What Juneteenth signifies for Dr. Francine Oputa and her family's legacy of activism

FRESNO, Calif. -- On June 19, 1865, Union soldiers arrived in Galveston, Texas, to announce the freedom of all Black slaves with the reading and enforcement of General Order No. 3.

But it happened more than two years after President Abraham Lincoln issued the Emancipation Proclamation.

Slave owners in Texas had refused to acknowledge the proclamation, and few Union soldiers were in the state to enforce it.

"There's so much work to do," said Dr. Francine Oputa, the retired director of the Cross Cultural and Gender Center at California State University, Fresno. "And it starts with not denying not only our painful past but our painful present."

Ahead of Juneteenth, Oputa reflected on her family and southern upbringing: "I think about my father. We're in California because my father knew he could not be the man that he had the potential to be if he stayed in the South."

Oputa's father, Dr. Hillery T. Broadous, was well known in the community as a civil rights activist, a pastor and a leader.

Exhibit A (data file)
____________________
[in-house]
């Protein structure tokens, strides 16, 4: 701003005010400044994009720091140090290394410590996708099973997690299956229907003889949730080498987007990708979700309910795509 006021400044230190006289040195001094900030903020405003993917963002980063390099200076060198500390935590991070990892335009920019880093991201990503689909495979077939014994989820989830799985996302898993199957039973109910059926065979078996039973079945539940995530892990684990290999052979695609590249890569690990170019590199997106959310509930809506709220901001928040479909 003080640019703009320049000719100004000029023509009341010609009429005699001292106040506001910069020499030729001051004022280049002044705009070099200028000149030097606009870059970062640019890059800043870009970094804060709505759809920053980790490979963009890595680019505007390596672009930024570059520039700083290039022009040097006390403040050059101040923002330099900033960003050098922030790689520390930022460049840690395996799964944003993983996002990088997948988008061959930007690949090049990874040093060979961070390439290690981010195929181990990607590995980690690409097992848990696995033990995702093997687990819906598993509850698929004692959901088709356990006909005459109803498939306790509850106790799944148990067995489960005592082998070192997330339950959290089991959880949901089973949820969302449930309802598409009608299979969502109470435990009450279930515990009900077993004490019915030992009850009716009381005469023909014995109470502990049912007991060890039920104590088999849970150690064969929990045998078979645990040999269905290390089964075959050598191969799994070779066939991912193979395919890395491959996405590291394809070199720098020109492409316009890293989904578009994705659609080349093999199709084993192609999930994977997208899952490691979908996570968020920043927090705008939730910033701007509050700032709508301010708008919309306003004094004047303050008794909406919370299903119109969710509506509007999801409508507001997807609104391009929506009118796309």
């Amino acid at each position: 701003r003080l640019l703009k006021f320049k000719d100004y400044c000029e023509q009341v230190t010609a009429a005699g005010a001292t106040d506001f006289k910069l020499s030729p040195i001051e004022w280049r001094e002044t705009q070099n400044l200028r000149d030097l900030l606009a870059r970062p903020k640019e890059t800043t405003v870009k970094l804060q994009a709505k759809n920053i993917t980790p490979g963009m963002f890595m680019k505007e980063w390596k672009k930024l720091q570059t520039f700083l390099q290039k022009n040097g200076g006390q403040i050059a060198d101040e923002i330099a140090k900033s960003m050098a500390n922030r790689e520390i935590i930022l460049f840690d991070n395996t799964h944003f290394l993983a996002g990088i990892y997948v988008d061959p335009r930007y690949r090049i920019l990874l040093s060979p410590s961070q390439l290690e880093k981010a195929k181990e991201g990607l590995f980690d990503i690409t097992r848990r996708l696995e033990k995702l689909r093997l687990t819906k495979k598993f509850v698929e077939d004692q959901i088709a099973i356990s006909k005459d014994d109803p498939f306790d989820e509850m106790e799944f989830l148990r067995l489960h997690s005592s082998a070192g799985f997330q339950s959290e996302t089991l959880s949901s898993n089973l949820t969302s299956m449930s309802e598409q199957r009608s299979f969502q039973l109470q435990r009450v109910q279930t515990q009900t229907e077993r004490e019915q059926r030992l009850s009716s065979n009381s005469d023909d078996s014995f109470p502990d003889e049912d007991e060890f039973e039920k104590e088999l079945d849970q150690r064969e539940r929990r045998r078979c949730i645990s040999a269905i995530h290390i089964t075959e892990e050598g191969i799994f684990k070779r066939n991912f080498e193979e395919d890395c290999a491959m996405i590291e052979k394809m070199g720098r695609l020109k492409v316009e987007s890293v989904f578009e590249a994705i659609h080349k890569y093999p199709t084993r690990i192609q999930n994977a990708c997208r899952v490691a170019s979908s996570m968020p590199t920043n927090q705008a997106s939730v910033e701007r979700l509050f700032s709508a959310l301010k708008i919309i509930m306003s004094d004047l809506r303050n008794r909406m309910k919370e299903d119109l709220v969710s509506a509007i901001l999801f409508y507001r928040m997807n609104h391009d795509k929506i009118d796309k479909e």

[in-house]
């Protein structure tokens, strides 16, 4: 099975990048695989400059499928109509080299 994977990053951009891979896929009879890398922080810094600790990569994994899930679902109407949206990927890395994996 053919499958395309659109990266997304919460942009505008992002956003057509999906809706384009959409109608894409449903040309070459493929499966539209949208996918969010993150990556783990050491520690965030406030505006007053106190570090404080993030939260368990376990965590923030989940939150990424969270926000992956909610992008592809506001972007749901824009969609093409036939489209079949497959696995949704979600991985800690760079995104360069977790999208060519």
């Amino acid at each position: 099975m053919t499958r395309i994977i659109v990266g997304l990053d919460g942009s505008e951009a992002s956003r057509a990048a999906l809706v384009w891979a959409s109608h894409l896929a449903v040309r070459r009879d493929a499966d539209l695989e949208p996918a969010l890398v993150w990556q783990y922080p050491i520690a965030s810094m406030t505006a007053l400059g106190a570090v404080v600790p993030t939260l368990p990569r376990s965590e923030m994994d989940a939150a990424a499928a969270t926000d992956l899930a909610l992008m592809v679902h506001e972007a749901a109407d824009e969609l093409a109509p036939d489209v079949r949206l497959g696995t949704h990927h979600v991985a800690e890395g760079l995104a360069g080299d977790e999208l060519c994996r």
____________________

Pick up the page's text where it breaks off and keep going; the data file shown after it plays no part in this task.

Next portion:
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During his 20s, Broadous worked at a sawmill in Warren, Arkansas. She recounted that the leader of the sawmill called all the Black men "boy." Her father decided if the management did not call him "sir" like the other men, he wasn't going to answer them. Her father was fired, and as word spread, he could not find a job.

A man later spotted him and asked if he wanted to milk cows and clean up a barn. He accepted the offer. When the man realized he found a "good worker," he asked Broadous if he wanted a job.
"My father said, 'Absolutely!' And the man said, 'Go down to the sawmill and tell them I said to hire you.' Well, because he was a vice president or something at the sawmill, they had to rehire my dad. And I said, 'So Daddy, did you start calling them sir?' And he said yes, because that's what he had to do to survive."

For Emancipation Day, Oputa also thought about her cousin Opal Lee, known as the "grandmother of Juneteenth."

Opal was just 12 years old when a mob of 500 white rioters forced her family out of their new home and set it on fire. She is now 94 years old and working tirelessly to make Juneteenth a national holiday.

Oputa said in order to make progress toward racial equity and justice, we need to acknowledge our painful past and present.

"The fact that the reality of slavery being ended was kept from people, kept from the slaves, all of that still impacts us today when you see people reluctant to take the COVID shot," Oputa said. "When you look at the incarceration rates, when you look at the rates in which children of Black African heritage are suspended from school for less serious offenses than other students."

In honor of Juneteenth, we're telling stories of what Black freedom means today, from a 94-year-old's quest for a national holiday to the fight for reparations to cultural celebrations. Click here for more stories from your city and around the country.
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